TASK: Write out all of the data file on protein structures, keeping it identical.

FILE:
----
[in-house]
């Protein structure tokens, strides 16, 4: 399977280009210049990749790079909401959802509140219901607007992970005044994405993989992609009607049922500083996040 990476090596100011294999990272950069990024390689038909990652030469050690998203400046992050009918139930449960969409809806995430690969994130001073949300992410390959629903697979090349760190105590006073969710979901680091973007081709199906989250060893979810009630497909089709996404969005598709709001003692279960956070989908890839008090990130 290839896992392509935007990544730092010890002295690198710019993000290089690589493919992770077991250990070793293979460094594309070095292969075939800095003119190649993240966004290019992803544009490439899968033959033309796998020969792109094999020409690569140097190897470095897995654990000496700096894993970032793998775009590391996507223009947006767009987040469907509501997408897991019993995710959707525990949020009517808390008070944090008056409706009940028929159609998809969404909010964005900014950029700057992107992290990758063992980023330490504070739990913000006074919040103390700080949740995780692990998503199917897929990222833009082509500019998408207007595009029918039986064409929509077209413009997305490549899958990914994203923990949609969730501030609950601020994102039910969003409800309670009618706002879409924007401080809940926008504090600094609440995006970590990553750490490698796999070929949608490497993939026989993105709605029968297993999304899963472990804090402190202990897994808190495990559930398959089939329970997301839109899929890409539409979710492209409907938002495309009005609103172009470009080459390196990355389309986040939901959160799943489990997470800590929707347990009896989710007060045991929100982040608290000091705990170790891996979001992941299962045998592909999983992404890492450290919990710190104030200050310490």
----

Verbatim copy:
[in-house]
């Protein structure tokens, strides 16, 4: 399977280009210049990749790079909401959802509140219901607007992970005044994405993989992609009607049922500083996040 990476090596100011294999990272950069990024390689038909990652030469050690998203400046992050009918139930449960969409809806995430690969994130001073949300992410390959629903697979090349760190105590006073969710979901680091973007081709199906989250060893979810009630497909089709996404969005598709709001003692279960956070989908890839008090990130 290839896992392509935007990544730092010890002295690198710019993000290089690589493919992770077991250990070793293979460094594309070095292969075939800095003119190649993240966004290019992803544009490439899968033959033309796998020969792109094999020409690569140097190897470095897995654990000496700096894993970032793998775009590391996507223009947006767009987040469907509501997408897991019993995710959707525990949020009517808390008070944090008056409706009940028929159609998809969404909010964005900014950029700057992107992290990758063992980023330490504070739990913000006074919040103390700080949740995780692990998503199917897929990222833009082509500019998408207007595009029918039986064409929509077209413009997305490549899958990914994203923990949609969730501030609950601020994102039910969003409800309670009618706002879409924007401080809940926008504090600094609440995006970590990553750490490698796999070929949608490497993939026989993105709605029968297993999304899963472990804090402190202990897994808190495990559930398959089939329970997301839109899929890409539409979710492209409907938002495309009005609103172009470009080459390196990355389309986040939901959160799943489990997470800590929707347990009896989710007060045991929100982040608290000091705990170790891996979001992941299962045998592909999983992404890492450290919990710190104030200050310490």